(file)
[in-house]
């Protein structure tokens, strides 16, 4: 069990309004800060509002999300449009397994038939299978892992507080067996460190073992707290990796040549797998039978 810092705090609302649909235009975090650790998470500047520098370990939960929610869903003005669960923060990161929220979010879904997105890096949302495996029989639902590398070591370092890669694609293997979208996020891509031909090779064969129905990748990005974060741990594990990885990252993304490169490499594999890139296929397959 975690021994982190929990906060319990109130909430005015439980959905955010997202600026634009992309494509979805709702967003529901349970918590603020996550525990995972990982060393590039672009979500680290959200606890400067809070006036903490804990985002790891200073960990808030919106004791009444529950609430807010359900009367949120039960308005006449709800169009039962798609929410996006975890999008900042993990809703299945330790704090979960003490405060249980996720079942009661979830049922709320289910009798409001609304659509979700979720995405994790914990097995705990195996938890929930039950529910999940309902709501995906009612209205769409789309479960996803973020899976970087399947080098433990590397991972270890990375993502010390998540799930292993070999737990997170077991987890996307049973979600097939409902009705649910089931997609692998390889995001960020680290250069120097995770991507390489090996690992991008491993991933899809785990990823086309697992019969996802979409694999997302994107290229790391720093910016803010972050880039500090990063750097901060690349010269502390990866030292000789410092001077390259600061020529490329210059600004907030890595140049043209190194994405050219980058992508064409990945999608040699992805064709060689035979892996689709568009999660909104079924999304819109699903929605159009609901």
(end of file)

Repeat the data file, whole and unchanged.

[in-house]
């Protein structure tokens, strides 16, 4: 069990309004800060509002999300449009397994038939299978892992507080067996460190073992707290990796040549797998039978 810092705090609302649909235009975090650790998470500047520098370990939960929610869903003005669960923060990161929220979010879904997105890096949302495996029989639902590398070591370092890669694609293997979208996020891509031909090779064969129905990748990005974060741990594990990885990252993304490169490499594999890139296929397959 975690021994982190929990906060319990109130909430005015439980959905955010997202600026634009992309494509979805709702967003529901349970918590603020996550525990995972990982060393590039672009979500680290959200606890400067809070006036903490804990985002790891200073960990808030919106004791009444529950609430807010359900009367949120039960308005006449709800169009039962798609929410996006975890999008900042993990809703299945330790704090979960003490405060249980996720079942009661979830049922709320289910009798409001609304659509979700979720995405994790914990097995705990195996938890929930039950529910999940309902709501995906009612209205769409789309479960996803973020899976970087399947080098433990590397991972270890990375993502010390998540799930292993070999737990997170077991987890996307049973979600097939409902009705649910089931997609692998390889995001960020680290250069120097995770991507390489090996690992991008491993991933899809785990990823086309697992019969996802979409694999997302994107290229790391720093910016803010972050880039500090990063750097901060690349010269502390990866030292000789410092001077390259600061020529490329210059600004907030890595140049043209190194994405050219980058992508064409990945999608040699992805064709060689035979892996689709568009999660909104079924999304819109699903929605159009609901």